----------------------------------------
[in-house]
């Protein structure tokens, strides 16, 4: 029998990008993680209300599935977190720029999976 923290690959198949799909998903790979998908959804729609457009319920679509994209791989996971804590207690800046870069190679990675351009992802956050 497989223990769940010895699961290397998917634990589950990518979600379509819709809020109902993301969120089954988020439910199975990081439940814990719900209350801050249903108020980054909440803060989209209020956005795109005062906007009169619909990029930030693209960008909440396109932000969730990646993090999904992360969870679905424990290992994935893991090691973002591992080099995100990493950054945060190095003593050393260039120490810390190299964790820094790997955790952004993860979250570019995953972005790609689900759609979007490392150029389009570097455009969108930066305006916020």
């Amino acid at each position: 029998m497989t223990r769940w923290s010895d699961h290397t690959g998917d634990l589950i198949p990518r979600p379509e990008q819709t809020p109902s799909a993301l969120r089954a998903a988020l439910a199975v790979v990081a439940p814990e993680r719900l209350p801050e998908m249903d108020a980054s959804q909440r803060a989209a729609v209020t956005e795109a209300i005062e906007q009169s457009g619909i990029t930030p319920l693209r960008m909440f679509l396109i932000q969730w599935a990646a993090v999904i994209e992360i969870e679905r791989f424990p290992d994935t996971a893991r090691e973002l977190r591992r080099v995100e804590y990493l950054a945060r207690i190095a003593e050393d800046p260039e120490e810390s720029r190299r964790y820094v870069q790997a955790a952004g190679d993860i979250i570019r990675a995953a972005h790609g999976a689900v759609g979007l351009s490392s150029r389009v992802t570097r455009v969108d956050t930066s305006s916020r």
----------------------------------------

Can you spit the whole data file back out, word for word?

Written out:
[in-house]
């Protein structure tokens, strides 16, 4: 029998990008993680209300599935977190720029999976 923290690959198949799909998903790979998908959804729609457009319920679509994209791989996971804590207690800046870069190679990675351009992802956050 497989223990769940010895699961290397998917634990589950990518979600379509819709809020109902993301969120089954988020439910199975990081439940814990719900209350801050249903108020980054909440803060989209209020956005795109005062906007009169619909990029930030693209960008909440396109932000969730990646993090999904992360969870679905424990290992994935893991090691973002591992080099995100990493950054945060190095003593050393260039120490810390190299964790820094790997955790952004993860979250570019995953972005790609689900759609979007490392150029389009570097455009969108930066305006916020």
């Amino acid at each position: 029998m497989t223990r769940w923290s010895d699961h290397t690959g998917d634990l589950i198949p990518r979600p379509e990008q819709t809020p109902s799909a993301l969120r089954a998903a988020l439910a199975v790979v990081a439940p814990e993680r719900l209350p801050e998908m249903d108020a980054s959804q909440r803060a989209a729609v209020t956005e795109a209300i005062e906007q009169s457009g619909i990029t930030p319920l693209r960008m909440f679509l396109i932000q969730w599935a990646a993090v999904i994209e992360i969870e679905r791989f424990p290992d994935t996971a893991r090691e973002l977190r591992r080099v995100e804590y990493l950054a945060r207690i190095a003593e050393d800046p260039e120490e810390s720029r190299r964790y820094v870069q790997a955790a952004g190679d993860i979250i570019r990675a995953a972005h790609g999976a689900v759609g979007l351009s490392s150029r389009v992802t570097r455009v969108d956050t930066s305006s916020r």